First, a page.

As a student I have taken the advantage of classes that teach Non-Western Church History, even as a budding expert on 19th century American German Reformed at Mercersburg and the internicene controversies leading up to the Civil War. I am still permanently indebted to men and women like Justo Gonzolas, Robin Daniel, the Late Lamin Sanneh and many others for teaching me about Church History outside the West, particularly in Africa, South and Central America and throughout the Caribbean. I have seen through their eyes the mistakes of the Western Church and the times when Western Missionaries were effective ministers. Through them I have learned the language of the colonizers and how that language has been harmful, destroying both the historical memory of a people, something upon which their identity is built and the damage done by stripping it away.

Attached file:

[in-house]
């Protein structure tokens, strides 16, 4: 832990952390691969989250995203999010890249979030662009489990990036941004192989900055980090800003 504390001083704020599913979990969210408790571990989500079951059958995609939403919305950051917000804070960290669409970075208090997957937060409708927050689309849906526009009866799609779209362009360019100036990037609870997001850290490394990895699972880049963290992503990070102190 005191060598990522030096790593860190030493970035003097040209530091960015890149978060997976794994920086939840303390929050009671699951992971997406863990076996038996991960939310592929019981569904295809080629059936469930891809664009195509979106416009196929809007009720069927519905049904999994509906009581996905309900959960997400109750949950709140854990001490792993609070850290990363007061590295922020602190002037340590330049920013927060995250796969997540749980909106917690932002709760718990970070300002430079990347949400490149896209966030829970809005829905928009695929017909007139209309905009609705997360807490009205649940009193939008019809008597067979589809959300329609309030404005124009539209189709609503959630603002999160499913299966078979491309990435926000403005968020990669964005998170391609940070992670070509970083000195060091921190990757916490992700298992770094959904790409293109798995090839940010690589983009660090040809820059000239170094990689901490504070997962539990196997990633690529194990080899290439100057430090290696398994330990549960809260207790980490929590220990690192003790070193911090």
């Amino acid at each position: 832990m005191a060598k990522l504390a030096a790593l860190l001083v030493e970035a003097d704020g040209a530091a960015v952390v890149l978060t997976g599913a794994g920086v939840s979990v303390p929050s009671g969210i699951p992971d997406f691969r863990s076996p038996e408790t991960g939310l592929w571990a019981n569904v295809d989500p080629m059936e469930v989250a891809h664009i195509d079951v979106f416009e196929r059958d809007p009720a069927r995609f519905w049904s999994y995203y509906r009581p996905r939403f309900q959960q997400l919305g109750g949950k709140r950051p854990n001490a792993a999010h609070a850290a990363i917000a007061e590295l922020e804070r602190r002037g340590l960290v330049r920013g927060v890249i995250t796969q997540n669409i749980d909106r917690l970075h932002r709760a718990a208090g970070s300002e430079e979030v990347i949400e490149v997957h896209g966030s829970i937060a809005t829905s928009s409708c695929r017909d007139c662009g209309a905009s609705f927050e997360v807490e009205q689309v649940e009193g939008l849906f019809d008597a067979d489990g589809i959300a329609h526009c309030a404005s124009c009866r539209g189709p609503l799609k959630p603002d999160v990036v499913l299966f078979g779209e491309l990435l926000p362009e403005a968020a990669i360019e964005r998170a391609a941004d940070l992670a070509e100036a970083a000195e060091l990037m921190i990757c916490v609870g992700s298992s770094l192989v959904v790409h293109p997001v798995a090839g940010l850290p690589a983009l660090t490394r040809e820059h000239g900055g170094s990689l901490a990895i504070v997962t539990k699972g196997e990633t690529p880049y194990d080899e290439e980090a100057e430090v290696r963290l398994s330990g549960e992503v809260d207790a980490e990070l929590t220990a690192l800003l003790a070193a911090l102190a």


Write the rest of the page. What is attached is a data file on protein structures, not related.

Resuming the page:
In my conversations with African brothers and sisters, especially Joseph Byamukama of Veracity Fount, a man from the nation of Uganda who has a vision, plan and desire to see theological education in Uganda. I have learned much about what role, if any, the west might have in global missions from my conversations with him. “The Western Missionaries come to our country and stay in the air conditioned houses with lights and running water. They have all their western comforts with them at all times and they never really come into the villages except to play with the kids or to get a photo op” he tells me. “But America has so much money, the American Church is the wealthiest in the world, if the American Church sent financial resources instead of missionaries, it would be more effective.” This is similar to what Missions Expert Paul Borthwick said in his book “Western Christians and Global Missions” and what Missiologist and Mission Historian Doctor Hank Lederle taught us at Sterling College so many years ago.